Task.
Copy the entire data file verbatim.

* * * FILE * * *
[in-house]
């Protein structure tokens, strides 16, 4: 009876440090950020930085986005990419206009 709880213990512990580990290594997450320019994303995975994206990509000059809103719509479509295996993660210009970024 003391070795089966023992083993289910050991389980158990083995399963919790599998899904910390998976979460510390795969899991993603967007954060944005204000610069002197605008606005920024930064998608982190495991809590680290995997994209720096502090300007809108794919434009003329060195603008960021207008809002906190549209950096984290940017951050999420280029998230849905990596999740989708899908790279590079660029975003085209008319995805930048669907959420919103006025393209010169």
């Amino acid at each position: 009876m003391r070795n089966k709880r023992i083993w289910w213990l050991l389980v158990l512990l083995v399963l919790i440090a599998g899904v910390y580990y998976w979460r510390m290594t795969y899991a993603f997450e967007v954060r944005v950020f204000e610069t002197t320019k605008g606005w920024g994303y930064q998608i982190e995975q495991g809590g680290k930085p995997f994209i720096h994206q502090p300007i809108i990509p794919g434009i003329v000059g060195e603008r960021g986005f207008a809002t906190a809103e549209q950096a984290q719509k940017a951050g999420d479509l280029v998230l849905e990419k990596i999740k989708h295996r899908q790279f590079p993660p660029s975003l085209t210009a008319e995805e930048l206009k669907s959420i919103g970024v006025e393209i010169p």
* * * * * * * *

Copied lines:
[in-house]
């Protein structure tokens, strides 16, 4: 009876440090950020930085986005990419206009 709880213990512990580990290594997450320019994303995975994206990509000059809103719509479509295996993660210009970024 003391070795089966023992083993289910050991389980158990083995399963919790599998899904910390998976979460510390795969899991993603967007954060944005204000610069002197605008606005920024930064998608982190495991809590680290995997994209720096502090300007809108794919434009003329060195603008960021207008809002906190549209950096984290940017951050999420280029998230849905990596999740989708899908790279590079660029975003085209008319995805930048669907959420919103006025393209010169």
């Amino acid at each position: 009876m003391r070795n089966k709880r023992i083993w289910w213990l050991l389980v158990l512990l083995v399963l919790i440090a599998g899904v910390y580990y998976w979460r510390m290594t795969y899991a993603f997450e967007v954060r944005v950020f204000e610069t002197t320019k605008g606005w920024g994303y930064q998608i982190e995975q495991g809590g680290k930085p995997f994209i720096h994206q502090p300007i809108i990509p794919g434009i003329v000059g060195e603008r960021g986005f207008a809002t906190a809103e549209q950096a984290q719509k940017a951050g999420d479509l280029v998230l849905e990419k990596i999740k989708h295996r899908q790279f590079p993660p660029s975003l085209t210009a008319e995805e930048l206009k669907s959420i919103g970024v006025e393209i010169p």